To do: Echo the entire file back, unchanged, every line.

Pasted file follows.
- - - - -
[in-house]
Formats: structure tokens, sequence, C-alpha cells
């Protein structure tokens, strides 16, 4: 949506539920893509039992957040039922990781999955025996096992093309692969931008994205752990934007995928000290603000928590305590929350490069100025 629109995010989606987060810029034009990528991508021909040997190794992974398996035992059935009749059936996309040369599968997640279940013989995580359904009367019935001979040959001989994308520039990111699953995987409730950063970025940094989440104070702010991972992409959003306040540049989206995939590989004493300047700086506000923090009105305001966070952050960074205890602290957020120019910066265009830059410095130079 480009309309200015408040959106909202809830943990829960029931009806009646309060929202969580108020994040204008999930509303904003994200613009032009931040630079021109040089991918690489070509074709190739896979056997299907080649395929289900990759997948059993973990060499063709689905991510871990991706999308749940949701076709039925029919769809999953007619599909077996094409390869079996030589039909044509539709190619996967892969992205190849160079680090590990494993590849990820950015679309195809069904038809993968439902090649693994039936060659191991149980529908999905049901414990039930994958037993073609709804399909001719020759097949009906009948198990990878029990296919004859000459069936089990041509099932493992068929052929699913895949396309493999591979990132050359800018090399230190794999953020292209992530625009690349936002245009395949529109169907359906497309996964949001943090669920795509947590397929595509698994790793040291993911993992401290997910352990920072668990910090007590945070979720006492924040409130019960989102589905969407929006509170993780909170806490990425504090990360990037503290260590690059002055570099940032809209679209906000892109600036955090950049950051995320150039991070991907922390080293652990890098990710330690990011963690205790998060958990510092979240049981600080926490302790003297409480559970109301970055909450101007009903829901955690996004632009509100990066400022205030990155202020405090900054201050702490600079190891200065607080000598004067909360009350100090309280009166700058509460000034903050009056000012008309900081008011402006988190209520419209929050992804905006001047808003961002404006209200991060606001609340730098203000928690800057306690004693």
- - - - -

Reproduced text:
[in-house]
Formats: structure tokens, sequence, C-alpha cells
């Protein structure tokens, strides 16, 4: 949506539920893509039992957040039922990781999955025996096992093309692969931008994205752990934007995928000290603000928590305590929350490069100025 629109995010989606987060810029034009990528991508021909040997190794992974398996035992059935009749059936996309040369599968997640279940013989995580359904009367019935001979040959001989994308520039990111699953995987409730950063970025940094989440104070702010991972992409959003306040540049989206995939590989004493300047700086506000923090009105305001966070952050960074205890602290957020120019910066265009830059410095130079 480009309309200015408040959106909202809830943990829960029931009806009646309060929202969580108020994040204008999930509303904003994200613009032009931040630079021109040089991918690489070509074709190739896979056997299907080649395929289900990759997948059993973990060499063709689905991510871990991706999308749940949701076709039925029919769809999953007619599909077996094409390869079996030589039909044509539709190619996967892969992205190849160079680090590990494993590849990820950015679309195809069904038809993968439902090649693994039936060659191991149980529908999905049901414990039930994958037993073609709804399909001719020759097949009906009948198990990878029990296919004859000459069936089990041509099932493992068929052929699913895949396309493999591979990132050359800018090399230190794999953020292209992530625009690349936002245009395949529109169907359906497309996964949001943090669920795509947590397929595509698994790793040291993911993992401290997910352990920072668990910090007590945070979720006492924040409130019960989102589905969407929006509170993780909170806490990425504090990360990037503290260590690059002055570099940032809209679209906000892109600036955090950049950051995320150039991070991907922390080293652990890098990710330690990011963690205790998060958990510092979240049981600080926490302790003297409480559970109301970055909450101007009903829901955690996004632009509100990066400022205030990155202020405090900054201050702490600079190891200065607080000598004067909360009350100090309280009166700058509460000034903050009056000012008309900081008011402006988190209520419209929050992804905006001047808003961002404006209200991060606001609340730098203000928690800057306690004693």